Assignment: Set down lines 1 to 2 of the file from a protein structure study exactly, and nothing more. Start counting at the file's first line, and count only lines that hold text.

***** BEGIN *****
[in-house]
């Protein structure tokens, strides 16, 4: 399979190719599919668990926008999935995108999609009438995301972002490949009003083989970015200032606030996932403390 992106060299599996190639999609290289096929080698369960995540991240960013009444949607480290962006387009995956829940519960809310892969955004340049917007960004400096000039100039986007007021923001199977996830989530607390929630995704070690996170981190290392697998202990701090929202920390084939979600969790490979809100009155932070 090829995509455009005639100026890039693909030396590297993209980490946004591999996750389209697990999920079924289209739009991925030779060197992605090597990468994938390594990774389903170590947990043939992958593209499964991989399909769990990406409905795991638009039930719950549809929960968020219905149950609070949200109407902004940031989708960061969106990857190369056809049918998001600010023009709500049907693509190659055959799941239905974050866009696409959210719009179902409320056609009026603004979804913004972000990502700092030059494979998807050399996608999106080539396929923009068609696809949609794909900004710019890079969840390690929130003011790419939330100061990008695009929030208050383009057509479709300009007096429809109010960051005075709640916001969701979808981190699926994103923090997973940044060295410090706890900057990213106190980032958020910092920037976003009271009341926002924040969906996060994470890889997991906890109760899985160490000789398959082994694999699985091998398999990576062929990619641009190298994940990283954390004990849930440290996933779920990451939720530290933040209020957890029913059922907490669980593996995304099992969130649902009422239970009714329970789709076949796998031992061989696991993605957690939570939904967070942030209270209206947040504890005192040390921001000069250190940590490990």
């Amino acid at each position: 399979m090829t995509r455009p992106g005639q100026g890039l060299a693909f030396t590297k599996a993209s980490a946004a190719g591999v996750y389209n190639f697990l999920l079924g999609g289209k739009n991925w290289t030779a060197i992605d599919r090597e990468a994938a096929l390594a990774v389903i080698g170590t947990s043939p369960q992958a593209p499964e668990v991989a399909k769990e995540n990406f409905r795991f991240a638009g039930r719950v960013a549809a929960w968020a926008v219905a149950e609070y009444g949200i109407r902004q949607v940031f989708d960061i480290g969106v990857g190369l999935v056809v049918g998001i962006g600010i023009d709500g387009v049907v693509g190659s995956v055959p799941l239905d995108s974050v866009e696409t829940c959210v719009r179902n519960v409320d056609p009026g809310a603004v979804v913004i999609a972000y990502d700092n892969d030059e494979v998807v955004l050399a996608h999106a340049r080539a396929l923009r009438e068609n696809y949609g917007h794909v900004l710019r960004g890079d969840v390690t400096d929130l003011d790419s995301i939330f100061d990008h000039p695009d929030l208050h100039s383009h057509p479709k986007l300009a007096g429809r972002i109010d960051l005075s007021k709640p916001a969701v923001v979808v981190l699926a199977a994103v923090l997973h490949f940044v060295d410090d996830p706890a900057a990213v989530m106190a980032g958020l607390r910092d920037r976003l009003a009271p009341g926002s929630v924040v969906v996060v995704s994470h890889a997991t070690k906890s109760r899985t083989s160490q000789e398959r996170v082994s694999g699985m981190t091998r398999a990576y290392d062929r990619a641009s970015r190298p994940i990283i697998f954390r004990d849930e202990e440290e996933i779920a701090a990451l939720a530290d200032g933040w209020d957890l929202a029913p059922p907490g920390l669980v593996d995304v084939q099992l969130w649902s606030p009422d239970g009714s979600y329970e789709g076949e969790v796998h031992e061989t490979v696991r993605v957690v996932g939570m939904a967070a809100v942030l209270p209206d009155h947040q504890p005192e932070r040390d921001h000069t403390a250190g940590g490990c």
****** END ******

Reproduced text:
[in-house]
């Protein structure tokens, strides 16, 4: 399979190719599919668990926008999935995108999609009438995301972002490949009003083989970015200032606030996932403390 992106060299599996190639999609290289096929080698369960995540991240960013009444949607480290962006387009995956829940519960809310892969955004340049917007960004400096000039100039986007007021923001199977996830989530607390929630995704070690996170981190290392697998202990701090929202920390084939979600969790490979809100009155932070 090829995509455009005639100026890039693909030396590297993209980490946004591999996750389209697990999920079924289209739009991925030779060197992605090597990468994938390594990774389903170590947990043939992958593209499964991989399909769990990406409905795991638009039930719950549809929960968020219905149950609070949200109407902004940031989708960061969106990857190369056809049918998001600010023009709500049907693509190659055959799941239905974050866009696409959210719009179902409320056609009026603004979804913004972000990502700092030059494979998807050399996608999106080539396929923009068609696809949609794909900004710019890079969840390690929130003011790419939330100061990008695009929030208050383009057509479709300009007096429809109010960051005075709640916001969701979808981190699926994103923090997973940044060295410090706890900057990213106190980032958020910092920037976003009271009341926002924040969906996060994470890889997991906890109760899985160490000789398959082994694999699985091998398999990576062929990619641009190298994940990283954390004990849930440290996933779920990451939720530290933040209020957890029913059922907490669980593996995304099992969130649902009422239970009714329970789709076949796998031992061989696991993605957690939570939904967070942030209270209206947040504890005192040390921001000069250190940590490990």